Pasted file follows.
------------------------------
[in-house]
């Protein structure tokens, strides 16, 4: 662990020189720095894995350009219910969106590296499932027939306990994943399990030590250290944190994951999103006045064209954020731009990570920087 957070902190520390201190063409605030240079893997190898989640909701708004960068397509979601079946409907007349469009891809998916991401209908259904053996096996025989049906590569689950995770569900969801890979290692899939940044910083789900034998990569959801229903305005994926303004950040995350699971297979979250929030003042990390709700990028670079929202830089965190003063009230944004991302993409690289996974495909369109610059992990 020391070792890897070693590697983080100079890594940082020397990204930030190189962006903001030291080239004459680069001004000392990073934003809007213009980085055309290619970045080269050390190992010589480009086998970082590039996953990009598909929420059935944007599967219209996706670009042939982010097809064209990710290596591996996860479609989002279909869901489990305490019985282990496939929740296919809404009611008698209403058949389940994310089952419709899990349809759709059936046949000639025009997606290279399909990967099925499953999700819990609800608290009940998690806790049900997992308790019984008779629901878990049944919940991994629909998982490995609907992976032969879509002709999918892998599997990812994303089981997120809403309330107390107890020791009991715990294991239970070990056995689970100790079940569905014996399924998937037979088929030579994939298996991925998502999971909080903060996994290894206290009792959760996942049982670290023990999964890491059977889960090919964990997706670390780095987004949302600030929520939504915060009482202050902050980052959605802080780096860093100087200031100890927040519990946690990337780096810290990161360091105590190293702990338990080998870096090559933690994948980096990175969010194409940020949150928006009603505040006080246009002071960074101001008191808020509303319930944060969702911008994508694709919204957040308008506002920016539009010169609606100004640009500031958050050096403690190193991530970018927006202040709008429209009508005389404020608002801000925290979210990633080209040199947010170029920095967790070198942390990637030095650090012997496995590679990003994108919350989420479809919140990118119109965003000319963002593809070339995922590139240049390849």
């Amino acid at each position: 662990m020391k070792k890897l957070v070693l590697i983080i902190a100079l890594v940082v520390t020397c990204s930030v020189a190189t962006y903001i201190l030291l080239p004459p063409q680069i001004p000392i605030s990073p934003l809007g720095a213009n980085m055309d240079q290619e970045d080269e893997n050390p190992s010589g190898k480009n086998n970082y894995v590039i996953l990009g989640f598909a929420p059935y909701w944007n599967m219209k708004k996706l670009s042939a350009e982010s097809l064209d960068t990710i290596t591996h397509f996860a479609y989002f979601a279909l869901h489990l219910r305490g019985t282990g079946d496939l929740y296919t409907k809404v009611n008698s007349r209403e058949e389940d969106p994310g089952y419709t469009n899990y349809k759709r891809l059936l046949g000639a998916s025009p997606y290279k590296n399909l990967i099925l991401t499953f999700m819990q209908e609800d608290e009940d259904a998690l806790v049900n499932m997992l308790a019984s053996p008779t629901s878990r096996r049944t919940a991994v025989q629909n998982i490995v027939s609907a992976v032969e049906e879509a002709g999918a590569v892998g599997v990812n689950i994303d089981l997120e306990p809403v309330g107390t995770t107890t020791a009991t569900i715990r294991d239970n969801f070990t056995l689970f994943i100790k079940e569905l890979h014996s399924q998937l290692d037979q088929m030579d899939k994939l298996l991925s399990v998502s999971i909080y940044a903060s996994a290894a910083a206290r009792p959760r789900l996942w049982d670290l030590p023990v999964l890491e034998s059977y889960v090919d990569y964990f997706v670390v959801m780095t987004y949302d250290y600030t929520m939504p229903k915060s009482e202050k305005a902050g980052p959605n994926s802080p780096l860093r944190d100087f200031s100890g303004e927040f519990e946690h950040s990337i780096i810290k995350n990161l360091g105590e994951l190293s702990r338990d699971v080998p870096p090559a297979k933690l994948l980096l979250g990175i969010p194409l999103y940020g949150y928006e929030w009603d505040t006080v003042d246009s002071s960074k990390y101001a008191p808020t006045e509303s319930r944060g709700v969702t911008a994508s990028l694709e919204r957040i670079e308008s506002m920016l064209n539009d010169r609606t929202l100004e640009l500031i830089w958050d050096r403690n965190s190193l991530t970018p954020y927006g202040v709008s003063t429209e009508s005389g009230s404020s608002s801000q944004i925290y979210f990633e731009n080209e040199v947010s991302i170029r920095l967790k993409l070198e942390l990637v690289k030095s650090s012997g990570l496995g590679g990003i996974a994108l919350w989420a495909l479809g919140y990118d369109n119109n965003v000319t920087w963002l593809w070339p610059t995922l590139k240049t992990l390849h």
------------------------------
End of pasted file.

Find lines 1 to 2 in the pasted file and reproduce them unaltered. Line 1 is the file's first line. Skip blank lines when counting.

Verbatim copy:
[in-house]
């Protein structure tokens, strides 16, 4: 662990020189720095894995350009219910969106590296499932027939306990994943399990030590250290944190994951999103006045064209954020731009990570920087 957070902190520390201190063409605030240079893997190898989640909701708004960068397509979601079946409907007349469009891809998916991401209908259904053996096996025989049906590569689950995770569900969801890979290692899939940044910083789900034998990569959801229903305005994926303004950040995350699971297979979250929030003042990390709700990028670079929202830089965190003063009230944004991302993409690289996974495909369109610059992990 020391070792890897070693590697983080100079890594940082020397990204930030190189962006903001030291080239004459680069001004000392990073934003809007213009980085055309290619970045080269050390190992010589480009086998970082590039996953990009598909929420059935944007599967219209996706670009042939982010097809064209990710290596591996996860479609989002279909869901489990305490019985282990496939929740296919809404009611008698209403058949389940994310089952419709899990349809759709059936046949000639025009997606290279399909990967099925499953999700819990609800608290009940998690806790049900997992308790019984008779629901878990049944919940991994629909998982490995609907992976032969879509002709999918892998599997990812994303089981997120809403309330107390107890020791009991715990294991239970070990056995689970100790079940569905014996399924998937037979088929030579994939298996991925998502999971909080903060996994290894206290009792959760996942049982670290023990999964890491059977889960090919964990997706670390780095987004949302600030929520939504915060009482202050902050980052959605802080780096860093100087200031100890927040519990946690990337780096810290990161360091105590190293702990338990080998870096090559933690994948980096990175969010194409940020949150928006009603505040006080246009002071960074101001008191808020509303319930944060969702911008994508694709919204957040308008506002920016539009010169609606100004640009500031958050050096403690190193991530970018927006202040709008429209009508005389404020608002801000925290979210990633080209040199947010170029920095967790070198942390990637030095650090012997496995590679990003994108919350989420479809919140990118119109965003000319963002593809070339995922590139240049390849």